Jan 10
kill76gb
kill76gb , Posted on SUPPORT NETWORK Blog

my story

Hi My name is Greg. I am a 57 year old male. I had my first stroke on jan 22 2007. It was an ischemic. I was turned into less than a person. I could not talk, walk, read, spell or anything. But I had my mind. It took me at least 2 years to return to what I considered somewhat normal. I still have right side numbness on the whole. I have a limp, causing me to have had a total hip replacement last year. One week ago I had a T.I.A.. I was alone with my 8 year old granddaughter. I got to hospital within the hour and they were able to use the clot buster drug on me. I made it through. I had a loop recorder put in . Anyway I am afraid that another big one is coming, because all articles suggest that t.i.a. usually bring a bigger stroke and I don't think that I want to go through a long recovery again. Just very tired right now and upset. I know I got very lucky, but I have also had 4 back surgeries and have had a tumor removed. Can a guy get a break.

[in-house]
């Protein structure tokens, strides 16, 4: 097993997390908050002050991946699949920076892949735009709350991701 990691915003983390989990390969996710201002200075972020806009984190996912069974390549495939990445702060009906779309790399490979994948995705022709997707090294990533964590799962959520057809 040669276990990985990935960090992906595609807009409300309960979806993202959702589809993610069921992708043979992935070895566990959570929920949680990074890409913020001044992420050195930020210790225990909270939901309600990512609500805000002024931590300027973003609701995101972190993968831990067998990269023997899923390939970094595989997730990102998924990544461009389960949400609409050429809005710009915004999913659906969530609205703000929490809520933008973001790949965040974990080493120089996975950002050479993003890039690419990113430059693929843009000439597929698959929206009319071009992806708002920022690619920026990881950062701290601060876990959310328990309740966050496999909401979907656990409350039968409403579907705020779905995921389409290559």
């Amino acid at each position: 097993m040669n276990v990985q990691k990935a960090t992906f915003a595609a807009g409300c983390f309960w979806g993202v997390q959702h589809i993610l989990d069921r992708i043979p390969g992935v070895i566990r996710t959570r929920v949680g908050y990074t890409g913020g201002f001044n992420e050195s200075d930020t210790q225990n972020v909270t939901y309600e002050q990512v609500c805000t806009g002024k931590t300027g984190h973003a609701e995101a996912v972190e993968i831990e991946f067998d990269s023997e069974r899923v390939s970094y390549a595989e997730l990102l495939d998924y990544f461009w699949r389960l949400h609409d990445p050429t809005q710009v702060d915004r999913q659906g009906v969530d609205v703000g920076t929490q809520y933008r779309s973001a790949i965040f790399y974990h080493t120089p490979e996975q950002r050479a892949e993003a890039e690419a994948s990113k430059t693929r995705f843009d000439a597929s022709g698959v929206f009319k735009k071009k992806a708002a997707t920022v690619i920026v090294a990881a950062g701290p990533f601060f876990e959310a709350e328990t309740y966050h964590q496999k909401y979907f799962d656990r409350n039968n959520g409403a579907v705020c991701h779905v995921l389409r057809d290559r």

5 Comments
  • Dottieann
    Dottieann,
    Hi Greg, I am so sorry you had to go through all that ...but your alive you have been blessed...that is a good thing...I have a friend in Ohio a guy friend nothing serious he had a stroke too...many years ago and never had another and he smokes...so try and stay posiltive tell yourself you are not going to have another..positive thinking...we all do feel like things will happen again due to it robing you from your life..but again we are Blessed as many who passed would still want to be alive.. Thanks for sharing your story and I will keep you in my prayers. Greg...you did get a break even if you do not feel that you did.